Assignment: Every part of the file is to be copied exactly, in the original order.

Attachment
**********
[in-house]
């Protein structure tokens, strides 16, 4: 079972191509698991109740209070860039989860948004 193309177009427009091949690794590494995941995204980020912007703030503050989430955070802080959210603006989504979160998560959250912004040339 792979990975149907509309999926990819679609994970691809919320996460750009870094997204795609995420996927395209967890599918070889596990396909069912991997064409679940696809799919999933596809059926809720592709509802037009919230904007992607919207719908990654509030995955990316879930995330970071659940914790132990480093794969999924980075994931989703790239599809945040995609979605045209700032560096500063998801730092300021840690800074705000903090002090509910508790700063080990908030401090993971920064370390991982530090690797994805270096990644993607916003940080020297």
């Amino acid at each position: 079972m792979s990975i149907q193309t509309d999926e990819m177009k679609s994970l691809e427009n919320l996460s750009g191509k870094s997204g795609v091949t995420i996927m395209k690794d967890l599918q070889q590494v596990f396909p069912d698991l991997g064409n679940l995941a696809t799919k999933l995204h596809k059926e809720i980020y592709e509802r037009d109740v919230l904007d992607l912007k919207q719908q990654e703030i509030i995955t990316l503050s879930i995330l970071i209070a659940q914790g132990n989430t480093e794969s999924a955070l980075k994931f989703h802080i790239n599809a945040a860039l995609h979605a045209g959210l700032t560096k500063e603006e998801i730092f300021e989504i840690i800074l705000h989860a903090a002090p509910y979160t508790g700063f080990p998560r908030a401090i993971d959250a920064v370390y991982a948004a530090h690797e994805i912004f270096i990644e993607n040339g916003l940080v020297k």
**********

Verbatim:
[in-house]
């Protein structure tokens, strides 16, 4: 079972191509698991109740209070860039989860948004 193309177009427009091949690794590494995941995204980020912007703030503050989430955070802080959210603006989504979160998560959250912004040339 792979990975149907509309999926990819679609994970691809919320996460750009870094997204795609995420996927395209967890599918070889596990396909069912991997064409679940696809799919999933596809059926809720592709509802037009919230904007992607919207719908990654509030995955990316879930995330970071659940914790132990480093794969999924980075994931989703790239599809945040995609979605045209700032560096500063998801730092300021840690800074705000903090002090509910508790700063080990908030401090993971920064370390991982530090690797994805270096990644993607916003940080020297």
């Amino acid at each position: 079972m792979s990975i149907q193309t509309d999926e990819m177009k679609s994970l691809e427009n919320l996460s750009g191509k870094s997204g795609v091949t995420i996927m395209k690794d967890l599918q070889q590494v596990f396909p069912d698991l991997g064409n679940l995941a696809t799919k999933l995204h596809k059926e809720i980020y592709e509802r037009d109740v919230l904007d992607l912007k919207q719908q990654e703030i509030i995955t990316l503050s879930i995330l970071i209070a659940q914790g132990n989430t480093e794969s999924a955070l980075k994931f989703h802080i790239n599809a945040a860039l995609h979605a045209g959210l700032t560096k500063e603006e998801i730092f300021e989504i840690i800074l705000h989860a903090a002090p509910y979160t508790g700063f080990p998560r908030a401090i993971d959250a920064v370390y991982a948004a530090h690797e994805i912004f270096i990644e993607n040339g916003l940080v020297k």